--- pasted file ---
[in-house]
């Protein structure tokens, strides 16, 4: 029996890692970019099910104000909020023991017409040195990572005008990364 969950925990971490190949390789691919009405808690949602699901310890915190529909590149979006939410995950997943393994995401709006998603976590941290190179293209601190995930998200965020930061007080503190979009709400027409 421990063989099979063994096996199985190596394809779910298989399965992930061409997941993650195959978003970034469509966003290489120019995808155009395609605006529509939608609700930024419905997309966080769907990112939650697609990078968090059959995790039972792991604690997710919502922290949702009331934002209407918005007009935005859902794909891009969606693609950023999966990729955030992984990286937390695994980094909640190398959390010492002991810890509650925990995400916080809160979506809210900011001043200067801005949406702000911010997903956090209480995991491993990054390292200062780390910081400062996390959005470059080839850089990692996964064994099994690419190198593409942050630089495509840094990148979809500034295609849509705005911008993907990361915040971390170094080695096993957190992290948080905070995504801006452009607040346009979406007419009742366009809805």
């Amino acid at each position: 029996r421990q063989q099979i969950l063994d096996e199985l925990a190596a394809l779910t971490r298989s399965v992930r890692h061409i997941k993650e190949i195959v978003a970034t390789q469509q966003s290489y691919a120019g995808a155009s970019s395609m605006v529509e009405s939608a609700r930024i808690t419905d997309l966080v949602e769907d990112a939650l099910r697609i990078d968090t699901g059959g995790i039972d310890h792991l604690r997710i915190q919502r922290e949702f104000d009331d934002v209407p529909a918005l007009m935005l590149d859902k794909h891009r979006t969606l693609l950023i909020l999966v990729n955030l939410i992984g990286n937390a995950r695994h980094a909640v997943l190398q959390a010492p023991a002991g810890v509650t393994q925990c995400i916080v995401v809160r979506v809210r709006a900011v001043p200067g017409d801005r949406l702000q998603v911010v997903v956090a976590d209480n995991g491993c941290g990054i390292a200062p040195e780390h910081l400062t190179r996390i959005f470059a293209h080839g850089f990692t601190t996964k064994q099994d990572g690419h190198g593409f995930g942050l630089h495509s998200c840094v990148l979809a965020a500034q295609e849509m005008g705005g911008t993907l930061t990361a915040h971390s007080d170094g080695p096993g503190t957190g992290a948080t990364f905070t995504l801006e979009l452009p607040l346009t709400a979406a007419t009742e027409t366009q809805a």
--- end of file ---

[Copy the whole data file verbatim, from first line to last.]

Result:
[in-house]
């Protein structure tokens, strides 16, 4: 029996890692970019099910104000909020023991017409040195990572005008990364 969950925990971490190949390789691919009405808690949602699901310890915190529909590149979006939410995950997943393994995401709006998603976590941290190179293209601190995930998200965020930061007080503190979009709400027409 421990063989099979063994096996199985190596394809779910298989399965992930061409997941993650195959978003970034469509966003290489120019995808155009395609605006529509939608609700930024419905997309966080769907990112939650697609990078968090059959995790039972792991604690997710919502922290949702009331934002209407918005007009935005859902794909891009969606693609950023999966990729955030992984990286937390695994980094909640190398959390010492002991810890509650925990995400916080809160979506809210900011001043200067801005949406702000911010997903956090209480995991491993990054390292200062780390910081400062996390959005470059080839850089990692996964064994099994690419190198593409942050630089495509840094990148979809500034295609849509705005911008993907990361915040971390170094080695096993957190992290948080905070995504801006452009607040346009979406007419009742366009809805």
């Amino acid at each position: 029996r421990q063989q099979i969950l063994d096996e199985l925990a190596a394809l779910t971490r298989s399965v992930r890692h061409i997941k993650e190949i195959v978003a970034t390789q469509q966003s290489y691919a120019g995808a155009s970019s395609m605006v529509e009405s939608a609700r930024i808690t419905d997309l966080v949602e769907d990112a939650l099910r697609i990078d968090t699901g059959g995790i039972d310890h792991l604690r997710i915190q919502r922290e949702f104000d009331d934002v209407p529909a918005l007009m935005l590149d859902k794909h891009r979006t969606l693609l950023i909020l999966v990729n955030l939410i992984g990286n937390a995950r695994h980094a909640v997943l190398q959390a010492p023991a002991g810890v509650t393994q925990c995400i916080v995401v809160r979506v809210r709006a900011v001043p200067g017409d801005r949406l702000q998603v911010v997903v956090a976590d209480n995991g491993c941290g990054i390292a200062p040195e780390h910081l400062t190179r996390i959005f470059a293209h080839g850089f990692t601190t996964k064994q099994d990572g690419h190198g593409f995930g942050l630089h495509s998200c840094v990148l979809a965020a500034q295609e849509m005008g705005g911008t993907l930061t990361a915040h971390s007080d170094g080695p096993g503190t957190g992290a948080t990364f905070t995504l801006e979009l452009p607040l346009t709400a979406a007419t009742e027409t366009q809805a």